Commit 11b2da16 authored by Per Cederqvist's avatar Per Cederqvist

(Name Expansion): Moved to a separate chapter.

parent 6eb9cb40
......@@ -7,8 +7,11 @@
@c FIXME: Move misc-infos to chapter?
@c FIXME: Check for too much text before @menu.
@c FIXME: error-reply defined twice (conflicting).
@c FIXME: add link to Name Expansion from relevant reqs.
@c FIXME: Name Expansion collate table info is outdated.
@c FIXME: sentence-end-double-space!
@c
@c $Id: Protocol-A.texi,v 1.129 2001/05/01 16:24:23 ceder Exp $
@c $Id: Protocol-A.texi,v 1.130 2001/05/01 16:32:42 ceder Exp $
@c %**start of header
@setfilename protocol-a.info
@settitle LysKOM Protocol A
......@@ -362,6 +365,7 @@ The most up-to-date version if this document can always be found at
* Protocol Requests::
* Asynchronous Messages::
* Error Codes::
* Name Expansion::
* LysKOM Content Types::
* The User Area::
* Writing Clients::
......@@ -1496,7 +1500,6 @@ while complex data types include things such as conferences and people.
@menu
* Simple Data Types::
* LysKOM Data Types::
* Name Expansion::
@end menu
@node Simple Data Types
......@@ -2918,51 +2921,6 @@ The dynamic session flags (see above.)
What the client is doing. This string is set by the client.
@end table
@node Name Expansion
@section Name Expansion
Names in LysKOM can be expanded according to two rules, regexp matching
or KOM conventions.
@subsection Regexp Matching
This type of expansion, used by the @reqdlink{re-z-lookup} call and
its predecessors@linkhere{} simply matches @command{ed}(1) style
regular expressions to names in the database to find the list of
matching names. The matching is case sensitive.
@subsection KOM Conventions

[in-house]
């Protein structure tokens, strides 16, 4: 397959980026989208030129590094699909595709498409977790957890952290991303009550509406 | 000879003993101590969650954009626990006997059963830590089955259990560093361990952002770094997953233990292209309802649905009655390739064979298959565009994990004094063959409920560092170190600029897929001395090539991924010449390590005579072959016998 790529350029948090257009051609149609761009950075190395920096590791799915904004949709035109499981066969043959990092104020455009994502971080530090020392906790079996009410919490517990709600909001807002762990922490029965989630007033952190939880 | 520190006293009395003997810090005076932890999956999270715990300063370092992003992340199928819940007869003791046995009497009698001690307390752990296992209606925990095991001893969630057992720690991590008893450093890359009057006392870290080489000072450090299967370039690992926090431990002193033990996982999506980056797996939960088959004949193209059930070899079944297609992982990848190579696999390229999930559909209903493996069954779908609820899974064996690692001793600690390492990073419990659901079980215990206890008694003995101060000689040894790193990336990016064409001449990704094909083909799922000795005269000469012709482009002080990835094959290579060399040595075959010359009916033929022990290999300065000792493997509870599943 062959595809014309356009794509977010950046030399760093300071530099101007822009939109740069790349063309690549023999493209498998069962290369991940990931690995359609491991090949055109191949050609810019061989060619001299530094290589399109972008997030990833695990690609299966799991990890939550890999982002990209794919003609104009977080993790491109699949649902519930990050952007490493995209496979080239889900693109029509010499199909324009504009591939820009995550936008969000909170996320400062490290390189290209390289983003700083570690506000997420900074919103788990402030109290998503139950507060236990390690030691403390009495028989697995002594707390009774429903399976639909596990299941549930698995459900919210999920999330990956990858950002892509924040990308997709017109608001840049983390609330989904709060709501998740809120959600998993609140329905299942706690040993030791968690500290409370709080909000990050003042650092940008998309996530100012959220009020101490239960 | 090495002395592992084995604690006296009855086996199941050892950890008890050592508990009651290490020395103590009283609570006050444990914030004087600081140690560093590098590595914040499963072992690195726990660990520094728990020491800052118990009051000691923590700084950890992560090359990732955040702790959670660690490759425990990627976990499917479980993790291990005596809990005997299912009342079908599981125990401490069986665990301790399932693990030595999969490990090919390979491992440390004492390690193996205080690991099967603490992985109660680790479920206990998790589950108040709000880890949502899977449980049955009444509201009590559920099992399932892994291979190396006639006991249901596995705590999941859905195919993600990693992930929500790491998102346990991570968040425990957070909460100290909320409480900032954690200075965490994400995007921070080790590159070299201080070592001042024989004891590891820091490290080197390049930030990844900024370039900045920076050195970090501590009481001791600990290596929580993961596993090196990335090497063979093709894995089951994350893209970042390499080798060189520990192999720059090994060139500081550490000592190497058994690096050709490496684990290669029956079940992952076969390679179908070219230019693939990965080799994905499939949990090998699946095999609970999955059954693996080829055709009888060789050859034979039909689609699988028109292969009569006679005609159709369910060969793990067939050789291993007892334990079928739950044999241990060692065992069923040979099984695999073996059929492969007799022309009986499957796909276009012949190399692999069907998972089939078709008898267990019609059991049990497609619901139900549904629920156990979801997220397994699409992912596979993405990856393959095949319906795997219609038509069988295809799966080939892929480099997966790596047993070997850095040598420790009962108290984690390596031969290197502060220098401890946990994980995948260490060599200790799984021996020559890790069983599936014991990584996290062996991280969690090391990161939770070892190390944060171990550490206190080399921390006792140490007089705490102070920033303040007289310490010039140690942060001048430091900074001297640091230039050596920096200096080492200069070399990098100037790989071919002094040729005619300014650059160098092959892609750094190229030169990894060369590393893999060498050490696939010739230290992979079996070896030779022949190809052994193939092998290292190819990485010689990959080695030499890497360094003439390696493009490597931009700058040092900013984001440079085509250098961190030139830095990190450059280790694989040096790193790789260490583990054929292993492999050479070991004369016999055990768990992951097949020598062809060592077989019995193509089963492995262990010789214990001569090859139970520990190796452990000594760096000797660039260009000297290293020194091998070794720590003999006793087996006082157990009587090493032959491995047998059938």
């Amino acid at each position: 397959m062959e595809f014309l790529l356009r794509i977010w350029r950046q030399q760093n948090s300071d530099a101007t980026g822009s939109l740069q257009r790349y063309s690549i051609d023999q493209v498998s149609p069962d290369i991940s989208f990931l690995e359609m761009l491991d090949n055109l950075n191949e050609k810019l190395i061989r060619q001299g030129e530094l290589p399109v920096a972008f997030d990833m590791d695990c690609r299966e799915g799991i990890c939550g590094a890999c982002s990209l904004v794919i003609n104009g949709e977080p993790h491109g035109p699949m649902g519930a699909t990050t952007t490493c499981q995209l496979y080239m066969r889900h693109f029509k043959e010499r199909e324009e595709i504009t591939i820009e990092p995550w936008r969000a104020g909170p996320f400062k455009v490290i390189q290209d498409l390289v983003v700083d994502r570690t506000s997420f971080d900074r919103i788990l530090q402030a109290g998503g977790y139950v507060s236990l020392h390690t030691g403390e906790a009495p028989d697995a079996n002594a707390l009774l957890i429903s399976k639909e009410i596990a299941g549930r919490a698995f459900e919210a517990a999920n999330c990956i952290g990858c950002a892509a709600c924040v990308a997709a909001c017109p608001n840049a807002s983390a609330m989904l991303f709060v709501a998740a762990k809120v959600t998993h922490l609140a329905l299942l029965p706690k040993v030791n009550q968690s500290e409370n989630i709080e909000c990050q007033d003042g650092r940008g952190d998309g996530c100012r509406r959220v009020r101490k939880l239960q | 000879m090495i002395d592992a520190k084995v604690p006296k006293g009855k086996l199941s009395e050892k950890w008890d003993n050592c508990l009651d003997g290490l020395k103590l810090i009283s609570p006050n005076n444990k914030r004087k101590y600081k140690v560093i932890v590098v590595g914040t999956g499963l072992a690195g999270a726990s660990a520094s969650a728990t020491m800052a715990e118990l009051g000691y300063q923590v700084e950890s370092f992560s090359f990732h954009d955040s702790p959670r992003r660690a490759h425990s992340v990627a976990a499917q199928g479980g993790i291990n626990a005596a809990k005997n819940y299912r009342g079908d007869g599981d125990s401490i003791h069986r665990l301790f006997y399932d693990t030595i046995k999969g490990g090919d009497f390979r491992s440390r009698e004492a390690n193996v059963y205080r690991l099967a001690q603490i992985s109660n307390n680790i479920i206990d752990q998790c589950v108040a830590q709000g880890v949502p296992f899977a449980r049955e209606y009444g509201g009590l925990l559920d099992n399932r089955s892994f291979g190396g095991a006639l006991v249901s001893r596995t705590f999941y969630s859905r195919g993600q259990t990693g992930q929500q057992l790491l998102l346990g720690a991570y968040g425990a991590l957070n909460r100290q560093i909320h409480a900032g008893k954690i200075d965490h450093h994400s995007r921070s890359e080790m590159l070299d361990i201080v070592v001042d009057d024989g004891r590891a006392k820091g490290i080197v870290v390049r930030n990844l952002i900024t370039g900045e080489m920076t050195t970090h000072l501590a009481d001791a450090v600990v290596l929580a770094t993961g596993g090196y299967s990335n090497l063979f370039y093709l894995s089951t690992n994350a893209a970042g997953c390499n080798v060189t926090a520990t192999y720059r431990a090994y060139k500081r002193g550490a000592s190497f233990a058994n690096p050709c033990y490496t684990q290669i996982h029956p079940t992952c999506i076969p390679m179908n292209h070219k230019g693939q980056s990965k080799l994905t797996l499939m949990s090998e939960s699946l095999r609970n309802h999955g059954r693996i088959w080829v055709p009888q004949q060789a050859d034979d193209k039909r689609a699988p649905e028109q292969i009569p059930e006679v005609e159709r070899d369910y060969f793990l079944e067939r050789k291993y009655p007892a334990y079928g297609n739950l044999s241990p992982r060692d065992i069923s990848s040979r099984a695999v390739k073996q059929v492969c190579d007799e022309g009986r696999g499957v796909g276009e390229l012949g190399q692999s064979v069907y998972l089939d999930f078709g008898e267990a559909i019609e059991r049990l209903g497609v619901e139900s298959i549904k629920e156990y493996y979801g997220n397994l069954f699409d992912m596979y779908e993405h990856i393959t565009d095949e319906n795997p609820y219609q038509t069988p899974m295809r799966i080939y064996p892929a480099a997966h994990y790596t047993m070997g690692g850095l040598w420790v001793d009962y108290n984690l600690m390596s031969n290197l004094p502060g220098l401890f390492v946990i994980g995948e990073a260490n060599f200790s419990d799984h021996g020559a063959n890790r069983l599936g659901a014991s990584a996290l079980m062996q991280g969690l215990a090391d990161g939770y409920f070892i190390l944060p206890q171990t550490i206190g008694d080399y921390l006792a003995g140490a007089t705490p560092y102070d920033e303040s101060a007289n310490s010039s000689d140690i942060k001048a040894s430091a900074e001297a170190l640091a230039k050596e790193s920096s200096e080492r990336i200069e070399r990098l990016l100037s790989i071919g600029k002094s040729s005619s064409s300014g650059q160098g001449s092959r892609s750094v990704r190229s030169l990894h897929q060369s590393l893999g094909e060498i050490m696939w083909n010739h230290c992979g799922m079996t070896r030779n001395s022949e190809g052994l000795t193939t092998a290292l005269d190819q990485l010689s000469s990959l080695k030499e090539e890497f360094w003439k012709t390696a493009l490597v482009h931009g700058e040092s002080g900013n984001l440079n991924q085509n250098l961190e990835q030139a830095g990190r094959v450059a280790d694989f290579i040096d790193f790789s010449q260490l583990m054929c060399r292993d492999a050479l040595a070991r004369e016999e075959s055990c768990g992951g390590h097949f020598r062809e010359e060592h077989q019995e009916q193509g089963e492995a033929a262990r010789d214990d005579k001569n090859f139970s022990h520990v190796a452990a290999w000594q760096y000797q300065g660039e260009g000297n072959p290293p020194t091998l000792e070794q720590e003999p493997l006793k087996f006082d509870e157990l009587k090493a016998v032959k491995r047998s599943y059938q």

This type of matching is a little more complicated. Patterns consist of
words and parenthesized expressions, and contain implicit wildcards. The
@command{lyskomd} program implements an approximation of theses
conventions. Since @command{lyskomd} is the trendsetter, these semantics
are good enough.
The rules are simple. Any parenthesized expressions are removed from the
pattern and the names being checked for matches. Then the words of the
pattern are examined from beginning to end, and if every pattern word
matches the prefix of the corresponding word in the name, the name
matches the pattern.
For example ``L D'' matches ``LysKOM (client, server and protocol)
Discussion (and) Ideas'', but not ``LysKOM Protocol Discussion''.
@subsection Case Conversion
Character case is converted according to a collate table in the server.
The collate table is not really a protocol issue, and in a future
protocol version there will be a call to retrieve the collate table from
the server.
The current collate table simply maps ISO 8859-1 uppercase and lowercase
letters to equivalents, and also considered braces and suchlike
equivalent according to swascii rules.
@node Protocol Requests
@chapter Protocol Requests
......@@ -8536,6 +8494,50 @@ specific call.
@node Name Expansion
@chapter Name Expansion
Names in LysKOM can be expanded according to two rules, regexp matching
or KOM conventions.
@subsection Regexp Matching
This type of expansion, used by the @reqdlink{re-z-lookup} call and
its predecessors@linkhere{} simply matches @command{ed}(1) style
regular expressions to names in the database to find the list of
matching names. The matching is case sensitive.
@subsection KOM Conventions
This type of matching is a little more complicated. Patterns consist of
words and parenthesized expressions, and contain implicit wildcards. The
@command{lyskomd} program implements an approximation of theses
conventions. Since @command{lyskomd} is the trendsetter, these semantics
are good enough.
The rules are simple. Any parenthesized expressions are removed from the
pattern and the names being checked for matches. Then the words of the
pattern are examined from beginning to end, and if every pattern word
matches the prefix of the corresponding word in the name, the name
matches the pattern.
For example ``L D'' matches ``LysKOM (client, server and protocol)
Discussion (and) Ideas'', but not ``LysKOM Protocol Discussion''.
@subsection Case Conversion
Character case is converted according to a collate table in the server.
The collate table is not really a protocol issue, and in a future
protocol version there will be a call to retrieve the collate table from
the server.
The current collate table simply maps ISO 8859-1 uppercase and lowercase
letters to equivalents, and also considered braces and suchlike
equivalent according to swascii rules.
@node LysKOM Content Types
@chapter LysKOM Content Types
......
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